Take the 2-minute tour ×
Stack Overflow is a question and answer site for professional and enthusiast programmers. It's 100% free, no registration required.

I have a table like this:

<table>
   <tr>
      <td>1</td><td>1</td><td>1</td>
   </tr>
   <tr>
      <td>2</td><td>2</td><td>2</td>
   </tr>
   <tr>
      <td>3</td><td>3</td><td>3</td>
   </tr>
</table>

How can I get that which row(tr) number is clicked in table by user? For example I clicked at tr one it should return 1.

thanks

share|improve this question

4 Answers 4

up vote 32 down vote accepted

This would get you the index of the clicked row, starting with one:

$('#thetable').find('tr').click( function(){
  alert('You clicked row '+ ($(this).index()+1) );
});

If you want to return the number stored in that first cell of each row:

$('#thetable').find('tr').click( function(){
  var row = $(this).find('td:first').text();
  alert('You clicked ' + row);
});
share|improve this answer

You can use object.rowIndex property which has an index starting at 0.

$("table tr").click(function(){
    alert (this.rowIndex);
});

See a working demo

share|improve this answer

A better approach would be to delegate the event.

This allows the event to be handled even if more rows are dynamically added to the table later.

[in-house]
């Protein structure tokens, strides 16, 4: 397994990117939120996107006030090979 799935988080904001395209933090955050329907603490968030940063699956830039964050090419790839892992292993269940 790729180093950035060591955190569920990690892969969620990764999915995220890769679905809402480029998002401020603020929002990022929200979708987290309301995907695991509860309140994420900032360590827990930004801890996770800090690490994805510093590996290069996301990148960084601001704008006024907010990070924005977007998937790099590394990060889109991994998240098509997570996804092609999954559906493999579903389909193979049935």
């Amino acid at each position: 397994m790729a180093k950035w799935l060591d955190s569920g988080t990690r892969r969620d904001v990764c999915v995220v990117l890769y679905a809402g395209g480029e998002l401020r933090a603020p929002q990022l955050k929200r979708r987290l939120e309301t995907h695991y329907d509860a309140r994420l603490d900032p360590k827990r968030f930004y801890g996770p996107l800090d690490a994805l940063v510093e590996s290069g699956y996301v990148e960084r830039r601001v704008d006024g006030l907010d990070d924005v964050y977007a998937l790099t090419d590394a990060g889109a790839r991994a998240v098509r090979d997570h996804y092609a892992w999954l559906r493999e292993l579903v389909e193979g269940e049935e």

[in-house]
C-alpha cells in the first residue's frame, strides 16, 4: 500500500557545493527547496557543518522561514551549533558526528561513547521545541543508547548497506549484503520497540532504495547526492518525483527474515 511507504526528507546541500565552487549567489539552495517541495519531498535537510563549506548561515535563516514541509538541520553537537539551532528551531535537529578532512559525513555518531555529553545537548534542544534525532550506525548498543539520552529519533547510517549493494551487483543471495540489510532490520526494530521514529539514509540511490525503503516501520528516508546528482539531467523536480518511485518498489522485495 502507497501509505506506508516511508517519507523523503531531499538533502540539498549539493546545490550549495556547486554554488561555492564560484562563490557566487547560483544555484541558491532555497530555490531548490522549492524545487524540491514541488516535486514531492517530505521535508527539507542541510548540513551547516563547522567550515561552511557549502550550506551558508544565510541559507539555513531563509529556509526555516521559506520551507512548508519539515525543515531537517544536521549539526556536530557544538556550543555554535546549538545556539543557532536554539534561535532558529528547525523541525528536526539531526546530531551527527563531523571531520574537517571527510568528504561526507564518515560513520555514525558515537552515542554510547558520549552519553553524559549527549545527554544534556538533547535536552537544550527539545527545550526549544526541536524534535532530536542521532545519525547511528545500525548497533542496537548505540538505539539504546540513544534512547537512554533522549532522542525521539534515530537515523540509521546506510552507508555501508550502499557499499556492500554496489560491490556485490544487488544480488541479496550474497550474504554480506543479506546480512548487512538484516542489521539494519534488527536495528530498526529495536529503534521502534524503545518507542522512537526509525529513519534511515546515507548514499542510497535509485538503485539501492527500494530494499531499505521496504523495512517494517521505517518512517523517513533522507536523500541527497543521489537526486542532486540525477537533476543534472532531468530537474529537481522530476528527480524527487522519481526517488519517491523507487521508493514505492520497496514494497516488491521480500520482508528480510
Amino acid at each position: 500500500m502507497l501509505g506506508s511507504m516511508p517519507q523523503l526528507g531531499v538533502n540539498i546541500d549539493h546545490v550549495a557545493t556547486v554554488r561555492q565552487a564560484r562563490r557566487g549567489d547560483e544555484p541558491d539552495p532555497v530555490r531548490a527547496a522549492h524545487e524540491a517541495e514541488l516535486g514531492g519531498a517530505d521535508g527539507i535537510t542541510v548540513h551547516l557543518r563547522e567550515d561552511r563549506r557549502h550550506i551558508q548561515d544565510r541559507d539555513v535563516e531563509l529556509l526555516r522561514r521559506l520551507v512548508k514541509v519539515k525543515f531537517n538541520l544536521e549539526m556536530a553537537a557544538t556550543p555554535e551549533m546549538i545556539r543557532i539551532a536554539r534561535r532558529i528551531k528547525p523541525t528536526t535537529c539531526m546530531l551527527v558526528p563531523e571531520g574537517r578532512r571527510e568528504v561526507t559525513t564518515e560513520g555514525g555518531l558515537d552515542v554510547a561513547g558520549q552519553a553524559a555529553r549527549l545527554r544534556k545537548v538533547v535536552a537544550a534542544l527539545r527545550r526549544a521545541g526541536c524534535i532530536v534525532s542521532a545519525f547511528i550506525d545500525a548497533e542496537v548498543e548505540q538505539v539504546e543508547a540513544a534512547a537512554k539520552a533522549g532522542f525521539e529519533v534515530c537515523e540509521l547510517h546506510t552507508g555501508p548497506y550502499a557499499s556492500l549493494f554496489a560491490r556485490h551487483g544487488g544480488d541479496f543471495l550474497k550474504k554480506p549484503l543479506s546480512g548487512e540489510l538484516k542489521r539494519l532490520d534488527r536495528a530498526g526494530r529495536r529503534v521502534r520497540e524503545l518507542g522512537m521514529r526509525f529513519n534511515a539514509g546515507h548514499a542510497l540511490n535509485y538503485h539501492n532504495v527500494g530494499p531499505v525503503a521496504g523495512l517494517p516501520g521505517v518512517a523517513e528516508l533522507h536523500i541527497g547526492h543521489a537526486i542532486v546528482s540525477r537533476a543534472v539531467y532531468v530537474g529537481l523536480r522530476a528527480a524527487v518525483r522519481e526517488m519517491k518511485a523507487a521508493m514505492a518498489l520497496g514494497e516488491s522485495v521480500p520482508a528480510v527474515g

Assuming that the OP's example is a simplified one, the <td> structure can be more complex, for example:

<table id="indexedTable">
   ...
   <tr>
       <td><p>3</p></td><td>3</td><td><p>3</p></td>
   </tr>
</table>

Therefore, a simplistic approach such as getting e.target.parentElement will not work, as clicking the internal <p> and clicking the center <td> will produce different results.

Using delegation normalizes the event handling, only assuming that there are no nested tables.

$("#indexedTable").delegate("tr", "click", function(e) {
    console.log($(e.currentTarget).index() + 1);
});

P.S:

If you do have nested tables (or, in the general case, wish to delegate to elements with specific depth), you can use this suggestion from the jQuery bug report.

Here's a jsFiddle demo.

share|improve this answer
$('tr').click(function(){
 alert( $('tr').index(this) );
});

For first tr, it alert 0. If you alert 1, you can add 1 to index.

share|improve this answer

Your Answer

 
discard

By posting your answer, you agree to the privacy policy and terms of service.

Not the answer you're looking for? Browse other questions tagged or ask your own question.